HC Deb 09 March 1871 vol 204 cc1748-50

(Mr. Thomas Chambers, Mr. Morley.)

COMMITTEE. [Progress, 8th March.]

Bill considered in Committee.

(In the Committee.)

Amendment again proposed, in page 1, line 8, to leave out all the words from the word "heretofore" to the second word "or," in line 9, both inclusive."—(Sir Henry Selwin-Ibbetson.)


said, it would be well that the Committee should understand the question before it. The effect of the clause as it stood would be to legalize the marriage of persons who had taken it upon themselves to act in violation of the law, and that was a most important question, upon which they ought to have the opinion of the Government. There were many cases in which persons who had thus married had afterwards separated, and the question was, were these persons to be held as married in spite of themselves?


said, that these marriages up to 1835 were not void, but voidable, by the action of the Ecclesiastical Courts; but since then they were void ipso facto.


said, a great deal of confusion had been caused by, and much misrepresentation employed as to the word "voidable." Every marriage within the prohibited degrees was only voidable up to 1835; so that the most horrible alliances of the nearest kindred belonged to that class up to that date, and equally with the one now under discussion, could only be prevented by a sense of common decency. All the argument used on the other side on that subject tending to show that any particular indulgence was shown to this particular degree was simply misrepresentation.


asked the Chancellor of the Exchequer what he would say supposing some person should turn up who demanded a return of legacy duty on the ground that, being a son of a deceased wife's sister, he would be bound to pay 10 per cent on the property left him; whereas being now legitimate, he would be entitled to the property free of duty?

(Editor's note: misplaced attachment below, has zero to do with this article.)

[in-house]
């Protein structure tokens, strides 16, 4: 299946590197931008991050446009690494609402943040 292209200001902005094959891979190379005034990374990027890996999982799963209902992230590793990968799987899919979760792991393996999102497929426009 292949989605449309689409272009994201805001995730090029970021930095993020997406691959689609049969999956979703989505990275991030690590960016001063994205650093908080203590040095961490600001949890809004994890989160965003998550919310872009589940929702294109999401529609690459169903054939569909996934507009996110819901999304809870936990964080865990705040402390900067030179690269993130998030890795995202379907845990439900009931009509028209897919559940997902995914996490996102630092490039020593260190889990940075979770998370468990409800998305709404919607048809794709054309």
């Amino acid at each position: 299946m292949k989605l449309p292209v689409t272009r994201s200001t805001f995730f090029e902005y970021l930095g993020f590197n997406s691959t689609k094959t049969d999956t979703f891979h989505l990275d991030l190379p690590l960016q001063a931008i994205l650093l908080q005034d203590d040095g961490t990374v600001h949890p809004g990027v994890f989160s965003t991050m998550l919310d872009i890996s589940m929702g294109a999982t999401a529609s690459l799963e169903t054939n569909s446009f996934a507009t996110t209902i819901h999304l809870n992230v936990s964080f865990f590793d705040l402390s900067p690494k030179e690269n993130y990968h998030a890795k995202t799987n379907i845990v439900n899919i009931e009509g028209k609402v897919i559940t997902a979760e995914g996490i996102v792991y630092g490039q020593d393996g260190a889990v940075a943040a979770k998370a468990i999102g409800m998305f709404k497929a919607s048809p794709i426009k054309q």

said, the answer would be that the money being lawfully paid would not be returned.


appealed to the Prime Minister to state his opinion and that of the Government upon the question of giving to the Bill the retrospective action proposed, observing that if it were passed in its present shape others who happened to contract marriages hereafter within degrees remoter, but yet forbidden, would come to Parliament with an irresistible claim to have these marriages legalized.


, having remarked that no Government had hitherto been called upon to declare its views on the question, and admitting that it was far from being free from difficulties, thought his hon. and learned Friend (Mr. T. Chambers) had exercised a wise discre- tion, on the whole, in giving validity to the marriages referred to in the clause. The Act of Lord Lyndhurst for the first time gave validity by retrospective action to what was undoubtedly a violation of the law. It became certain that such an example would be followed by continuous efforts to alter the law in some respects, and they were bound to take that into consideration in making allowance for persons who had contracted these alliances since 1835. It appeared to him that the dictates both of equity and policy were in favour of the course taken by his hon. and learned Friend, always supposing that he had—as he believed he had—provided completely for the protection of proprietary rights.

Question put, "That the words proposed to be left out stand part of the Clause."

The Committee divided: — Ayes 133; Noes 98: Majority 35.

Bill reported, without Amendment; to be read the third time To-morrow.